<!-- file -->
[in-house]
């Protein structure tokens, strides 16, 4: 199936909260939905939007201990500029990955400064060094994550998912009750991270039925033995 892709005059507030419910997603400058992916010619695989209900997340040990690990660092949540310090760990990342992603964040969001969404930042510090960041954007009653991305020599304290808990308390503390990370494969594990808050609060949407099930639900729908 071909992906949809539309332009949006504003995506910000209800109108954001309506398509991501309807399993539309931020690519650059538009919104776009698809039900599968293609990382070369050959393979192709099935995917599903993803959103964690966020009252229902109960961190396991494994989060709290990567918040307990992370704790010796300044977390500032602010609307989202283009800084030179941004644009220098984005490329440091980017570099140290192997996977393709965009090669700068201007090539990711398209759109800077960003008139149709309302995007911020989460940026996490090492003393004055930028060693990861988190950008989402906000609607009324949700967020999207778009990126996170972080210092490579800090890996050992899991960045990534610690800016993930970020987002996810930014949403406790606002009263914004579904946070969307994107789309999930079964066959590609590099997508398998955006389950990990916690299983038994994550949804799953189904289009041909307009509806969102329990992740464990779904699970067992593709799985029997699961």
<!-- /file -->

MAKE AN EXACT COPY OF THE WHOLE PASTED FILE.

[in-house]
């Protein structure tokens, strides 16, 4: 199936909260939905939007201990500029990955400064060094994550998912009750991270039925033995 892709005059507030419910997603400058992916010619695989209900997340040990690990660092949540310090760990990342992603964040969001969404930042510090960041954007009653991305020599304290808990308390503390990370494969594990808050609060949407099930639900729908 071909992906949809539309332009949006504003995506910000209800109108954001309506398509991501309807399993539309931020690519650059538009919104776009698809039900599968293609990382070369050959393979192709099935995917599903993803959103964690966020009252229902109960961190396991494994989060709290990567918040307990992370704790010796300044977390500032602010609307989202283009800084030179941004644009220098984005490329440091980017570099140290192997996977393709965009090669700068201007090539990711398209759109800077960003008139149709309302995007911020989460940026996490090492003393004055930028060693990861988190950008989402906000609607009324949700967020999207778009990126996170972080210092490579800090890996050992899991960045990534610690800016993930970020987002996810930014949403406790606002009263914004579904946070969307994107789309999930079964066959590609590099997508398998955006389950990990916690299983038994994550949804799953189904289009041909307009509806969102329990992740464990779904699970067992593709799985029997699961």